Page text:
[PyQt] Compiling PyQt4 in windows for smaller Qt footprint
rasky at develer.com
Sun Dec 7 11:32:38 GMT 2008
On sab, 2008-12-06 at 23:51 -0200, Nahuel Defossé wrote:
> my main development platform is linux, but I have to deliver win32 binaries
> from time to time. I build them with py2exe and sometimes with PyInstaller,
> but no matter which of them I use, it turns out that the minimum QtGui +
> QtCore exe application footprint is 23MB. At least using the PyQt4 msi
> installer available at riverbankcomputing.co.uk
Did you try installing UPX and reconfiguring PyInstaller to use it?
Also, you can patch PyInstaller's Build.py file to run UPX with --lzma
instead of --best, as it gives better results.
> There are compressors for exe's and dll's, but I wanted to attack the root of
> the problem, PyQt4 size itself so I've asked in my local python maling
> list (Spanish) and they told me that I could recompile PyQt4 disabling
> things I don't use. Is that possible? Any advise/article/anything regarding
> to this subject?
Yes it is possible. Typically, for a PyQt application, you might want
* Avoid including the East-Asian codecs (a couple of megs of
non-compressible tables) twice: they're both within Python and Qt.
Stripping them out of Python is easy: just recompile Python DLL and
comment out the builtin cjkcodecs module; and since you're at it, you
can strip loads of other builtin modules you don't use. Once you did it,
it is sufficient to copy the python DLL next to your boot module (the
one you run to start the application) to have PyInstaller pick it up in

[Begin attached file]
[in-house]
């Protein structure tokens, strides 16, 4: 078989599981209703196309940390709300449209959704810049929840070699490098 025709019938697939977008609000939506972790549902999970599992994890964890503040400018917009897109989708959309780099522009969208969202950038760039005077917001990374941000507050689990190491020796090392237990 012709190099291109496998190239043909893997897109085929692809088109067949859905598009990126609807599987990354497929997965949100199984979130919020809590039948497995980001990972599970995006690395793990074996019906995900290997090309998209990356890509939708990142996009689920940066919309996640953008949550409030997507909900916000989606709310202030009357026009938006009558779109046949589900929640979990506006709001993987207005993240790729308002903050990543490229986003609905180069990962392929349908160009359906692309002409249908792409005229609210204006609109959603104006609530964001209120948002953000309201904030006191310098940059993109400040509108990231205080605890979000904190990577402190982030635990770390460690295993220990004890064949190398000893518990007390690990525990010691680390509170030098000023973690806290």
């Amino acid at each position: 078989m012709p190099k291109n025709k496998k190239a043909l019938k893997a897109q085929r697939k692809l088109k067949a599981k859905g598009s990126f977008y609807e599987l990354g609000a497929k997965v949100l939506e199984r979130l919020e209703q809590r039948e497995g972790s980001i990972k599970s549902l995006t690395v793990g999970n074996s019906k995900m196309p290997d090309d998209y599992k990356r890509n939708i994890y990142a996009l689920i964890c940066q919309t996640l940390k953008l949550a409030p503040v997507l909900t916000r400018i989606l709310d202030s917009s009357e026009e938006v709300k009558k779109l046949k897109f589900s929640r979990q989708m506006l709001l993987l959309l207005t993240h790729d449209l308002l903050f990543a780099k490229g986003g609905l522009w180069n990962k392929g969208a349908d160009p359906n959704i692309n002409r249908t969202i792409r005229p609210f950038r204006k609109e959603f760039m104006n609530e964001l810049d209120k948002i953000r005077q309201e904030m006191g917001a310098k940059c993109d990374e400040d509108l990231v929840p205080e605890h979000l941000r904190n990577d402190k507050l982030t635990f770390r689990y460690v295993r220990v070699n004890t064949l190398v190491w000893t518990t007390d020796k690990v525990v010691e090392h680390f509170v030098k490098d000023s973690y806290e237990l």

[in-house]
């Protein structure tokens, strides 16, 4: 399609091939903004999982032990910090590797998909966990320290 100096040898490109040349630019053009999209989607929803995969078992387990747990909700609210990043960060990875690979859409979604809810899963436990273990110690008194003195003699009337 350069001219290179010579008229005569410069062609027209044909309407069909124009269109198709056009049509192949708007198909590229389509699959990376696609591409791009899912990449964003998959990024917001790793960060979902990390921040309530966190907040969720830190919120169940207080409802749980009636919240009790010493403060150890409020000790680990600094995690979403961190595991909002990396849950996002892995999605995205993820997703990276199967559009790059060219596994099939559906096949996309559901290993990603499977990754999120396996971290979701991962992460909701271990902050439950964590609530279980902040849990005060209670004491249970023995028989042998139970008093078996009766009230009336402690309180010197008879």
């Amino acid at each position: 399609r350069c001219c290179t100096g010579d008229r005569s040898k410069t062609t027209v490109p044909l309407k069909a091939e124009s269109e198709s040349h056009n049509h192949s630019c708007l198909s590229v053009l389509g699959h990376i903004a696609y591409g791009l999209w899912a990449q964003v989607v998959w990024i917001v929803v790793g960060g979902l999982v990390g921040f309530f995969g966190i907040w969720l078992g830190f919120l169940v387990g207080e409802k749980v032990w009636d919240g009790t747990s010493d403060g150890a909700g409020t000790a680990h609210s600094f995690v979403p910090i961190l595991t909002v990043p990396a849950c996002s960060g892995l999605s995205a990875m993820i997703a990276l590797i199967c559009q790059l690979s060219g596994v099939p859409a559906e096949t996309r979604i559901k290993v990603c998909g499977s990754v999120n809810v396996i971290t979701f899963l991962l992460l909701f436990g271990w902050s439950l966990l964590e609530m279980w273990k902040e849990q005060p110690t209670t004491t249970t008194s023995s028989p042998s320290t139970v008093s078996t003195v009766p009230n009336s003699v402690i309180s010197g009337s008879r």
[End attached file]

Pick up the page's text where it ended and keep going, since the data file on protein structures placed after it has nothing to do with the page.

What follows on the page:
place of the standard one.
* Compile PyQt in solid mode, which means that all the code (both Qt's
and PyQt's) gets compiled within a single _qt.pyd module. This saves
loads of megs because of the large import/export tables that aren't
needed anymore (using non-solid mode, they are need to make PyQt
dynamically link with Qt's DLL). You don't need to touch the
application: your imports will still "magically" work thanks to SIP.
Just configure PyQt using --consolidate, and activate the modules you're
using (eg: --enable QtCore --enable QtGui). Moreover, you will also need
to compile the plugins you use (eg: --plugin qjpeg if your application
needs to load jpegs).
To give you a figure, a _qt.pyd with QtCore, QtGui, QtOpenGL, QtSvg and
Qt3Support, with plugins for JPG and SVG, is less than 3Mb after
compression with upx --lzma. A stripped down python25.dll is surely less
than 1Mb after compression. So a PyQt4 "hello-world" would be around
As a final note, remember to run PyInstaller's ArchiveViewer.py over the
final executable to list all the contents. There might be some packages
(binaries or bytecodes) that get included because of some optional
dependency and that you might explicitly exclude by manually populating
the "excludes" list in your .spec file.
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